Senior State Income Tax

Senior citizens in Massachusetts may be eligible to claim a refundable credit on their State Income Taxes for the real estate taxes paid on the Massachusetts residential property they own or rent which they occupy as their principal residence.

The maximum credit allowed is $1,030. For the tax year beginning January 1, 2013. If the credit due the taxpayer exceeds the amount of the total income tax payable for the year, the excess amount of the credit will be refunded to the taxpayer without interest.

Eligible taxpayers who own their property may claim a credit equal to the amount by which their property tax payments in the current tax year, (excluding any exemptions and/or abatement) including water and sewer debt charges, exceeds 10% of their “total income” for the same current tax year.

Taxpayers residing in communities that do not include water and sewer debt service in their property tax assessments may claim, in addition to their property tax payments, 50% of the water and sewer charges actually paid during the tax year when figuring the credit.

For renters, the law assumes that 25% of their rent goes toward property tax. Accordingly, renters may claim a credit in the amount by which 25% of their annual rental payment is more than 10% of their total income.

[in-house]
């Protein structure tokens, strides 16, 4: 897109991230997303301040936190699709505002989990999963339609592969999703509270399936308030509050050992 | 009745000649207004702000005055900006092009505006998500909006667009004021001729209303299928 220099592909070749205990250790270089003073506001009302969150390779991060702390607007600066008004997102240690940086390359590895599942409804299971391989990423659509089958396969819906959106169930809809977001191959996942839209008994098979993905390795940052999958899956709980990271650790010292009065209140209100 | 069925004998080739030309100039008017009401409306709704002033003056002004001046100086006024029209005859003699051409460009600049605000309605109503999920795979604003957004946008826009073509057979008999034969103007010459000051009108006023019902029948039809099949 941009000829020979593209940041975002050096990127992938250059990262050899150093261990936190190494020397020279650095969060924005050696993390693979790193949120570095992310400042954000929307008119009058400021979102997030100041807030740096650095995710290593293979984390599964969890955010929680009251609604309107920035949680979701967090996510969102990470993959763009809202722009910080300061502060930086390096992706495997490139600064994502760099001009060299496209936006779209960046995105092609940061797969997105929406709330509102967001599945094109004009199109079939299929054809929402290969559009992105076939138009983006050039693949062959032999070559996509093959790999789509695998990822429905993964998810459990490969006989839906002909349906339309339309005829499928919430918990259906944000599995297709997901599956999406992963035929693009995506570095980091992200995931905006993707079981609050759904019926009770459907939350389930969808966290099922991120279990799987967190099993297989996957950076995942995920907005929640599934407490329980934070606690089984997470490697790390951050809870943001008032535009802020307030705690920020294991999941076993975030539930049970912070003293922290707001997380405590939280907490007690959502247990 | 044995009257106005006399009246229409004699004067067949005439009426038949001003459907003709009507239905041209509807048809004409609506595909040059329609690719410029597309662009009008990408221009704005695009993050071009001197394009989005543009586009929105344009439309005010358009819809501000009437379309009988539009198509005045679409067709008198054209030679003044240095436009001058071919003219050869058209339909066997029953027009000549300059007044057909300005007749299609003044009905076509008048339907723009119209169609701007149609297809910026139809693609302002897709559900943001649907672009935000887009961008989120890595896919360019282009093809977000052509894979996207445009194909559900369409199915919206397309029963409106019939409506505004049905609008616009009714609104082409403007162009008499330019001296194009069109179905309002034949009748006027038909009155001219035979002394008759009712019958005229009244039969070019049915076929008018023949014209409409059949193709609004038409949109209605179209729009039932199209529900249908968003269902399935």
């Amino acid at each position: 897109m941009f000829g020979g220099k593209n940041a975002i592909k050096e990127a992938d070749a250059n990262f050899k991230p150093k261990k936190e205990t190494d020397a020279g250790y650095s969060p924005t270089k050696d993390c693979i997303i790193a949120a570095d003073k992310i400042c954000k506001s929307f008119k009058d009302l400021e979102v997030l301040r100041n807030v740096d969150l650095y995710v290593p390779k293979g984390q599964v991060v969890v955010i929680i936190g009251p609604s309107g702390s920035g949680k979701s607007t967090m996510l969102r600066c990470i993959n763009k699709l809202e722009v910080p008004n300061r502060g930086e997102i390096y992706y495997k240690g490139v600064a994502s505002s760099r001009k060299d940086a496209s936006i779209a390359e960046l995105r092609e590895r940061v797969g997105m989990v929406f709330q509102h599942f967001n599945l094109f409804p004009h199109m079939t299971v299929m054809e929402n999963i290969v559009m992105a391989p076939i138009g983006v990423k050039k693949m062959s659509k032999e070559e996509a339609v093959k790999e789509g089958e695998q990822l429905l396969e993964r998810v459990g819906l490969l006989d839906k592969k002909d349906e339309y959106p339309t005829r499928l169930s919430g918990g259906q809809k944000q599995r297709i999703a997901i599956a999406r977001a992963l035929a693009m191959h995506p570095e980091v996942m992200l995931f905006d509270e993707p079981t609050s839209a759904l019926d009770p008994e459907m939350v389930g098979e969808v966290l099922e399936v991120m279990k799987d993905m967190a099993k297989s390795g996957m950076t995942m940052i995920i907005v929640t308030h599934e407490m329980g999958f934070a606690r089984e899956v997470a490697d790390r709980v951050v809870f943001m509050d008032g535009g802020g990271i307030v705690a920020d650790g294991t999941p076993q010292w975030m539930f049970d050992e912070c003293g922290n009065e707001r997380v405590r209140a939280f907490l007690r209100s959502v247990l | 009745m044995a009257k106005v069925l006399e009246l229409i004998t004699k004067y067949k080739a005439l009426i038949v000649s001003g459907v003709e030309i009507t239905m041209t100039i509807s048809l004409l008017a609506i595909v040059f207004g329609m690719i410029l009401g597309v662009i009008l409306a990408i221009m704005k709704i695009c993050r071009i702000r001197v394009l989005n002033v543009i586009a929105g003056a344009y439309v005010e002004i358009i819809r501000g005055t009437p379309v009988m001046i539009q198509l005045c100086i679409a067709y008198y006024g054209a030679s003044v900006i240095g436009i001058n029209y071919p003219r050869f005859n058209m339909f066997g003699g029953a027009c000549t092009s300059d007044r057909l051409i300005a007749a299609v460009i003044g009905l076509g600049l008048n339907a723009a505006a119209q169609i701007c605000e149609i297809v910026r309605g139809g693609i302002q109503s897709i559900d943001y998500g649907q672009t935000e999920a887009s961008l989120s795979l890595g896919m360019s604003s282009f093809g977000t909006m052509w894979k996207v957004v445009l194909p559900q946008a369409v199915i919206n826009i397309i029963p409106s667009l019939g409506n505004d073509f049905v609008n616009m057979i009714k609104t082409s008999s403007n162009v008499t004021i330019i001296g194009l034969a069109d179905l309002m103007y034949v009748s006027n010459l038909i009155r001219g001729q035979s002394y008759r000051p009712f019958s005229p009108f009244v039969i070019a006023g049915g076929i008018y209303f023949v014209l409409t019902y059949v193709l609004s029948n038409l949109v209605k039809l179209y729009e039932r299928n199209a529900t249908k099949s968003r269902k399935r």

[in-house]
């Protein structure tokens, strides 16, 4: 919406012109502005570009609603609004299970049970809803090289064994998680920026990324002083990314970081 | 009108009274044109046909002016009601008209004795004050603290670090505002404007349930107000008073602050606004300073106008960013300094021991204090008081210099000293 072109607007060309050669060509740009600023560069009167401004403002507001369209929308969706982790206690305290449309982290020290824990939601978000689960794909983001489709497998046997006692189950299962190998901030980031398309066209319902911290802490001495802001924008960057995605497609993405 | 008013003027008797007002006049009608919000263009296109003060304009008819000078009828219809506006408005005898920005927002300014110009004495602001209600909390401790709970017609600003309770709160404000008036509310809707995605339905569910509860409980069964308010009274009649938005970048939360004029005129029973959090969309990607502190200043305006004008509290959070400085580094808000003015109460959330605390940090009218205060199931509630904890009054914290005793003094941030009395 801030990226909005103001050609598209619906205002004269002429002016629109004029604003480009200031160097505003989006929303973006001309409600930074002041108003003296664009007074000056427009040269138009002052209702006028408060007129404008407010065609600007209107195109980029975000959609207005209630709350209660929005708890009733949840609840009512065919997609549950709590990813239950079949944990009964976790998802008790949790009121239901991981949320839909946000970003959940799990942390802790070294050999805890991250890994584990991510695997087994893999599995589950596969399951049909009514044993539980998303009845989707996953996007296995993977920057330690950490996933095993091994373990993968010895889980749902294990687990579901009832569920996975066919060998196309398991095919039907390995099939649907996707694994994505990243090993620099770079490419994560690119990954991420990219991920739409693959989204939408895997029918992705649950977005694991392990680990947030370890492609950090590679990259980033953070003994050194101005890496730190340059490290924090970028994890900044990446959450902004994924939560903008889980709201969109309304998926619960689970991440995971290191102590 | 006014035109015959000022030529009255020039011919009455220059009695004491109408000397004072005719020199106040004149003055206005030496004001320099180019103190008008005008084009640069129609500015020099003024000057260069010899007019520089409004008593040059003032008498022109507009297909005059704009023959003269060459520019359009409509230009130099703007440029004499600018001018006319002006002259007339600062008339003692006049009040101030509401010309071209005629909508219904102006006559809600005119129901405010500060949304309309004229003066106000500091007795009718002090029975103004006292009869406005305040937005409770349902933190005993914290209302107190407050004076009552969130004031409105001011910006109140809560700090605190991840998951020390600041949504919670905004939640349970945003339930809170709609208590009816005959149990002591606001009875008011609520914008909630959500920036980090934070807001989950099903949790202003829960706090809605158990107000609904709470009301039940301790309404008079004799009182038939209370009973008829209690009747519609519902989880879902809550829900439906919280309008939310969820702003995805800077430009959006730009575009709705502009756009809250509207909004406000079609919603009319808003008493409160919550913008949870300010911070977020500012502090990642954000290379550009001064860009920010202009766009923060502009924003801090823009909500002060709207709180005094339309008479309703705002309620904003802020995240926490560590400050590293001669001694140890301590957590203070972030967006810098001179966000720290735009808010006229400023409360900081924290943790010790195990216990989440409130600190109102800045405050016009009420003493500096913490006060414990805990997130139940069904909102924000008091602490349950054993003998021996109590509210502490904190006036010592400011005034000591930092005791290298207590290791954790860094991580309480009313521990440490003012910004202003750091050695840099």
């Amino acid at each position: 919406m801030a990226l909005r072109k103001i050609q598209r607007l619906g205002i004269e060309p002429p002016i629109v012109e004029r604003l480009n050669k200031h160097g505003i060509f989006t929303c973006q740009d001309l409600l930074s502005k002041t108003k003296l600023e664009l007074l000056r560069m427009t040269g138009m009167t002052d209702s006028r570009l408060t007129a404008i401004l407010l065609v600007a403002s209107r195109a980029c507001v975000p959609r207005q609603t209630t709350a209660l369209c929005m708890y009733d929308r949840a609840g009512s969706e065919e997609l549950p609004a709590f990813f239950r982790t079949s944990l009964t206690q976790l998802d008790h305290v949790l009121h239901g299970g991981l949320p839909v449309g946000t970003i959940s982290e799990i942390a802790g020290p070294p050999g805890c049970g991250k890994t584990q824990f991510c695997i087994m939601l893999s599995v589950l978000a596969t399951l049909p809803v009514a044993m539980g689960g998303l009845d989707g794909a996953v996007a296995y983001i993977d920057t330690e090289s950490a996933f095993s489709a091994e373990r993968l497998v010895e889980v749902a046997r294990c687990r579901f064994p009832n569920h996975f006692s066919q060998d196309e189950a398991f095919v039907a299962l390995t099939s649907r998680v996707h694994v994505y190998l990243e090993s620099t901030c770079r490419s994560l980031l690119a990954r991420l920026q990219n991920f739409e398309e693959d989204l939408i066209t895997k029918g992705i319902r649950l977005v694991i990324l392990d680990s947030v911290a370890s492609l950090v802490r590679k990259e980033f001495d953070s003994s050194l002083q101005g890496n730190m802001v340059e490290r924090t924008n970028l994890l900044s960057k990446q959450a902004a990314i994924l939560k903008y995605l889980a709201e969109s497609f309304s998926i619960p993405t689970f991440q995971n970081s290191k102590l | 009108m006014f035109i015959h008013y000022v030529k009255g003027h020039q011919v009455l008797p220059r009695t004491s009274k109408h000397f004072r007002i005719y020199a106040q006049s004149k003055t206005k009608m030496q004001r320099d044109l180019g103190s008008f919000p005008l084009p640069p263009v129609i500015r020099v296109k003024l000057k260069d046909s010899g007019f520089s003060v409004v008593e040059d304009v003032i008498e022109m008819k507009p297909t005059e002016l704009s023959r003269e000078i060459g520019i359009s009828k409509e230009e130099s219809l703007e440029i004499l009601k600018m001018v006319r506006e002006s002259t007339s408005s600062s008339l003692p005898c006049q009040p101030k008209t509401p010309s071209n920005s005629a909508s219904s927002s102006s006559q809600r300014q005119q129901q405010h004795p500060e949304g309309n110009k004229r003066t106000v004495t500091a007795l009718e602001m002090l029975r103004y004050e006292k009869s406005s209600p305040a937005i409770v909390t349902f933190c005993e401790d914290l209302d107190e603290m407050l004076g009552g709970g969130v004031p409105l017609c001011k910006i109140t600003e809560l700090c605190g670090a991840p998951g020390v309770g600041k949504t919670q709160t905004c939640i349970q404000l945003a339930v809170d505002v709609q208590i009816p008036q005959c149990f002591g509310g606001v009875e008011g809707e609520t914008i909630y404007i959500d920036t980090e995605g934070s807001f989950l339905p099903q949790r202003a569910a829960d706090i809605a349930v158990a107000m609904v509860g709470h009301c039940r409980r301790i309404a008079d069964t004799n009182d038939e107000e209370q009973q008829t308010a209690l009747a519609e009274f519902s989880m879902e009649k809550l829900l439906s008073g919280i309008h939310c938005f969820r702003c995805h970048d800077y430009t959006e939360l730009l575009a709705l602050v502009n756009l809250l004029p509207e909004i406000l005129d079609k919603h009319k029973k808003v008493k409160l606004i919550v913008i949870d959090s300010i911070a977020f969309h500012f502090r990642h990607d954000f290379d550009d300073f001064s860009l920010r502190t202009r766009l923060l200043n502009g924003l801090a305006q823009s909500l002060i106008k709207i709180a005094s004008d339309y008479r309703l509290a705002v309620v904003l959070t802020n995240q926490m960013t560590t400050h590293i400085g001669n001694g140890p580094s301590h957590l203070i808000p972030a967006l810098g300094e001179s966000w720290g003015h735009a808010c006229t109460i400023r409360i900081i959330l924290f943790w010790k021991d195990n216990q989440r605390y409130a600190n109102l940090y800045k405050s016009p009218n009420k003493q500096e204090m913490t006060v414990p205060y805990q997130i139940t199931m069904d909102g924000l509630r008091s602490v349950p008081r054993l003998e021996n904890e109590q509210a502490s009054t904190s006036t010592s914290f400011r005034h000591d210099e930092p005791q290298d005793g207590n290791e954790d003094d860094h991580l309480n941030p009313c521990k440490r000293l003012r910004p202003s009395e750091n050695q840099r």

Income Requirements
For purposes of the tax credit, a taxpayer’s total income includes taxable income as well as exempt income such as social security, treasury bills and public pensions. Actual tax payments made are reduced by any abatements or exemptions received, monies earned through the Senior Work programs or penalty and interest charges due to delinquent payments.

To be eligible for the credit:
  • A taxpayer must be 65 years of age or older before January 1.
  • A taxpayer must own or rent residential property in Massachusetts and occupy the property as his/her principal residence (domicile).
  • The taxpayer’s total income cannot exceed $55,000 for a single filer who is not the head of a household, $69,000 for a head of household, or $82,000 for taxpayers filing jointly. 
  • No credit is allowed for a married taxpayer unless a joint return is filed. 
  • The assessed valuation of the real estate cannot exceed $700,000.
  • No credit is allowed if the taxpayer claims the married filing separate status, receives a federal or state rent subsidy, rents from a tax-exempt entity or is the dependent of another taxpayer.